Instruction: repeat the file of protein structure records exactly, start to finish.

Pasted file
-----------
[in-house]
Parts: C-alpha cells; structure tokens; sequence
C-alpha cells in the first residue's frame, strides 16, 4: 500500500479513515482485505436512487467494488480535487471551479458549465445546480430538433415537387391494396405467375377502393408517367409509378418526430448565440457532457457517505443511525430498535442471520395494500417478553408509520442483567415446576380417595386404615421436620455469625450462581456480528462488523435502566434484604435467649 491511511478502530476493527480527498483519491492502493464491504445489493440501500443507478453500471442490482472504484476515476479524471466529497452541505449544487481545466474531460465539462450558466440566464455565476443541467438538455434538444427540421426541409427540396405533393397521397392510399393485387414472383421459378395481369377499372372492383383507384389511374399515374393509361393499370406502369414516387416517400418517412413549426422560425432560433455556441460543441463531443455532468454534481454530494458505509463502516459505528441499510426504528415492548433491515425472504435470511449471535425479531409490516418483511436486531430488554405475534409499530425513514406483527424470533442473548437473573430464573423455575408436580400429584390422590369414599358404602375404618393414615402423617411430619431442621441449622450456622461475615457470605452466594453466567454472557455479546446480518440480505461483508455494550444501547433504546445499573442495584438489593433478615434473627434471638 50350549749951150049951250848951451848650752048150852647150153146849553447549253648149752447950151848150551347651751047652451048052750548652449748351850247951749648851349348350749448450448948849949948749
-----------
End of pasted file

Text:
[in-house]
Parts: C-alpha cells; structure tokens; sequence
C-alpha cells in the first residue's frame, strides 16, 4: 500500500479513515482485505436512487467494488480535487471551479458549465445546480430538433415537387391494396405467375377502393408517367409509378418526430448565440457532457457517505443511525430498535442471520395494500417478553408509520442483567415446576380417595386404615421436620455469625450462581456480528462488523435502566434484604435467649 491511511478502530476493527480527498483519491492502493464491504445489493440501500443507478453500471442490482472504484476515476479524471466529497452541505449544487481545466474531460465539462450558466440566464455565476443541467438538455434538444427540421426541409427540396405533393397521397392510399393485387414472383421459378395481369377499372372492383383507384389511374399515374393509361393499370406502369414516387416517400418517412413549426422560425432560433455556441460543441463531443455532468454534481454530494458505509463502516459505528441499510426504528415492548433491515425472504435470511449471535425479531409490516418483511436486531430488554405475534409499530425513514406483527424470533442473548437473573430464573423455575408436580400429584390422590369414599358404602375404618393414615402423617411430619431442621441449622450456622461475615457470605452466594453466567454472557455479546446480518440480505461483508455494550444501547433504546445499573442495584438489593433478615434473627434471638 50350549749951150049951250848951451848650752048150852647150153146849553447549253648149752447950151848150551347651751047652451048052750548652449748351850247951749648851349348350749448450448948849949948749